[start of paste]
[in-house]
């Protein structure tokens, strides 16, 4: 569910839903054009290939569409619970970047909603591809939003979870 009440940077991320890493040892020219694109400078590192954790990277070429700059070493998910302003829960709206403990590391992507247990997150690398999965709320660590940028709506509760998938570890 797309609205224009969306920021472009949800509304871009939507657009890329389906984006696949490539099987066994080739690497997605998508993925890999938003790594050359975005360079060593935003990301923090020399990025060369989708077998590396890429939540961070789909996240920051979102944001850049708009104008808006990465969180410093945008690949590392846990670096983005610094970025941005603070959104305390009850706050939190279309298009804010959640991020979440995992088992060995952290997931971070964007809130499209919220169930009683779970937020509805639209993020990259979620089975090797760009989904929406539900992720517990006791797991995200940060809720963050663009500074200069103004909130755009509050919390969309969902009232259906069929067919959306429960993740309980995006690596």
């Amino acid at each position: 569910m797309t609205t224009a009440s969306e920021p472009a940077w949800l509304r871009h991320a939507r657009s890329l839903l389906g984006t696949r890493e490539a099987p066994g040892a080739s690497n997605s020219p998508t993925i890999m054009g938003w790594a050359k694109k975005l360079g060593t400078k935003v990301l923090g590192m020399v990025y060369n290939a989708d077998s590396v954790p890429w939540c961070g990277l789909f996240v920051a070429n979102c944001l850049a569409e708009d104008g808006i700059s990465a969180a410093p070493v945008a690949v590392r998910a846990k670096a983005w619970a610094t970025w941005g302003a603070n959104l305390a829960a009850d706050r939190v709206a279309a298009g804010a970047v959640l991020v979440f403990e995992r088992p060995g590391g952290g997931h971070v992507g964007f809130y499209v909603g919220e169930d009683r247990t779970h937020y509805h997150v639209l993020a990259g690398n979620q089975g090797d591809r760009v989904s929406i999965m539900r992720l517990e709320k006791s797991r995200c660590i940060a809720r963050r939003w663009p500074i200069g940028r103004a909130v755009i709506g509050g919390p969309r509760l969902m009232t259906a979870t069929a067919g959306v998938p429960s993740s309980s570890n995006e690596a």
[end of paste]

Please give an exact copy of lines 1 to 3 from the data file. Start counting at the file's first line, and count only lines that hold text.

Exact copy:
[in-house]
């Protein structure tokens, strides 16, 4: 569910839903054009290939569409619970970047909603591809939003979870 009440940077991320890493040892020219694109400078590192954790990277070429700059070493998910302003829960709206403990590391992507247990997150690398999965709320660590940028709506509760998938570890 797309609205224009969306920021472009949800509304871009939507657009890329389906984006696949490539099987066994080739690497997605998508993925890999938003790594050359975005360079060593935003990301923090020399990025060369989708077998590396890429939540961070789909996240920051979102944001850049708009104008808006990465969180410093945008690949590392846990670096983005610094970025941005603070959104305390009850706050939190279309298009804010959640991020979440995992088992060995952290997931971070964007809130499209919220169930009683779970937020509805639209993020990259979620089975090797760009989904929406539900992720517990006791797991995200940060809720963050663009500074200069103004909130755009509050919390969309969902009232259906069929067919959306429960993740309980995006690596």
């Amino acid at each position: 569910m797309t609205t224009a009440s969306e920021p472009a940077w949800l509304r871009h991320a939507r657009s890329l839903l389906g984006t696949r890493e490539a099987p066994g040892a080739s690497n997605s020219p998508t993925i890999m054009g938003w790594a050359k694109k975005l360079g060593t400078k935003v990301l923090g590192m020399v990025y060369n290939a989708d077998s590396v954790p890429w939540c961070g990277l789909f996240v920051a070429n979102c944001l850049a569409e708009d104008g808006i700059s990465a969180a410093p070493v945008a690949v590392r998910a846990k670096a983005w619970a610094t970025w941005g302003a603070n959104l305390a829960a009850d706050r939190v709206a279309a298009g804010a970047v959640l991020v979440f403990e995992r088992p060995g590391g952290g997931h971070v992507g964007f809130y499209v909603g919220e169930d009683r247990t779970h937020y509805h997150v639209l993020a990259g690398n979620q089975g090797d591809r760009v989904s929406i999965m539900r992720l517990e709320k006791s797991r995200c660590i940060a809720r963050r939003w663009p500074i200069g940028r103004a909130v755009i709506g509050g919390p969309r509760l969902m009232t259906a979870t069929a067919g959306v998938p429960s993740s309980s570890n995006e690596a």